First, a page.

39 Developing Working Memory 1) Have your child repeat what you have said a. Make sure you have made eye contact 2) Develop cues (explicit and natural) a. Snap fingers b. Decide that the backpack will remind you of 3) Talk/sing your way through it. (language mediates) 4) Make learning ACTIVE 5) Reinforce efforts (e.g., trying to remember later)
40 Developing Monitoring Skills 1) Model desired behavior a. Model with explicit comments 2) Use language be the commentator (recognize out loud specific strategies that they have used) 3) Explain what will be done (Ask what will be done) 4) Explain while doing (Ask what they are doing) 5) Explain what was done (Ask for a summary) have teen evaluate 6) Reinforce efforts (e.g., verbalization)
41 Developing Emotional Control 1) (Therapy) 2) Recognize cues to emotion (i.e., triggers) 3) Use active listening and negotiate 4) Label emotions 5) Role play and model 6) Practice control a. Heart b. Breathing c. Relaxation d. Mindfulness 7) Reinforce efforts (e.g., STOP; labeling, calm) 8) Cope Ahead
42 Top 10 Ways Parents Can Help Peg Dawson ( Smart But Scattered ) 1. Teach deficient skills - do not expect that they should just develop them through osmosis 2. Consider your child s developmental level different expectations for different ages 3. Move from external to internal crossing the street example 4. External means changes that you make in the environment 5. Use your child s innate drive to develop mastery routines and schedules, build in choices, etc.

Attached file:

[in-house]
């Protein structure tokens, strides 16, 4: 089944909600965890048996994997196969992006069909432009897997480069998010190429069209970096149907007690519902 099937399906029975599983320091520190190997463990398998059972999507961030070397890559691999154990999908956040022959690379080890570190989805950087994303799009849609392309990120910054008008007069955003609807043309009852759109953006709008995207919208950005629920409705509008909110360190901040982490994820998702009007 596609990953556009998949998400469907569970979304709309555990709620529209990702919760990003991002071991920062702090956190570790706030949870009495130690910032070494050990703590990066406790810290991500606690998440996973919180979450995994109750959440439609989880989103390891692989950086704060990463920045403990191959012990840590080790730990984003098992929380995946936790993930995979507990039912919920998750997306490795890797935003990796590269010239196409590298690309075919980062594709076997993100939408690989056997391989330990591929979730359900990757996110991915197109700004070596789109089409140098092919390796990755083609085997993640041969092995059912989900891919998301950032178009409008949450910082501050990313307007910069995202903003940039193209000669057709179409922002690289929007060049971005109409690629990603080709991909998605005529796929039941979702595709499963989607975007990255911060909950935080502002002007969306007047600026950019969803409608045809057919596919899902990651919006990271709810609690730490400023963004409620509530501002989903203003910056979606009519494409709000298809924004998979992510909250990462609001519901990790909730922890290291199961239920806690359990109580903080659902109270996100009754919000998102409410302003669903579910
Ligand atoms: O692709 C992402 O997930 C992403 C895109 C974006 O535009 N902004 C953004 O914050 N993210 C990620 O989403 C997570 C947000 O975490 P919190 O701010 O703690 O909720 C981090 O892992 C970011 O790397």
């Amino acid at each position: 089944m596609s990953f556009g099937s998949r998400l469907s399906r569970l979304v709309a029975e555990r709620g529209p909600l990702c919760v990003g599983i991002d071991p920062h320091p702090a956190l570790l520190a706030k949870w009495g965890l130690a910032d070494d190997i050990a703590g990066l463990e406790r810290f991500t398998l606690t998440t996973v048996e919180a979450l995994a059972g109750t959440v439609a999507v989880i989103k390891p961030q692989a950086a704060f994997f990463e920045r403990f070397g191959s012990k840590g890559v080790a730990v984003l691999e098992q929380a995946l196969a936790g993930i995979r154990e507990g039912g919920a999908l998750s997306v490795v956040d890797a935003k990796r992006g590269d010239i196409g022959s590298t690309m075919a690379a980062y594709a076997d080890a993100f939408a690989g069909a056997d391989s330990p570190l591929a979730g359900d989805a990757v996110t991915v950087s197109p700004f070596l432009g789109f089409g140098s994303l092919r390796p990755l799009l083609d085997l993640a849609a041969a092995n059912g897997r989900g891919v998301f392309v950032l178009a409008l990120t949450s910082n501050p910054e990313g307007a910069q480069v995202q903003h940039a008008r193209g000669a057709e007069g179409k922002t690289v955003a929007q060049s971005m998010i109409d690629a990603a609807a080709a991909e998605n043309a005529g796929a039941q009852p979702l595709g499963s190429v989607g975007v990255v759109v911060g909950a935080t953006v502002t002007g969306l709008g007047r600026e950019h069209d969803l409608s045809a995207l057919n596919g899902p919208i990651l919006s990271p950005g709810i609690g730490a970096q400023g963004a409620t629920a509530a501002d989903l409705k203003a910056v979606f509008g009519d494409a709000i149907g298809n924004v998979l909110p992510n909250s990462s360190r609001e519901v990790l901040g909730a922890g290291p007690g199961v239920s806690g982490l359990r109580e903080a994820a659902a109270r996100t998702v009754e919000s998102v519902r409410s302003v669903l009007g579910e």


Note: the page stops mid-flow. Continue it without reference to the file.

43 Top 10 Ways Parents Can Help 6. Modify tasks to match your child s capacity to exert effort difficult versus not enjoyable 7. Use incentives 8. Provide just enough support Vygotsky s ZPD 9. Keep supports in place until achieves mastery be on alert for small signs of progress 10. When you do stop supporting, fade the support gradually, never abruptly
44 A model of Executive Functioning Inhibition Shifting Attention Emotional Control 1. Organize Materials 2. Plan the task 3. Initiate the plan 4. Hold plan in Working Memory 5. Self-Monitor performance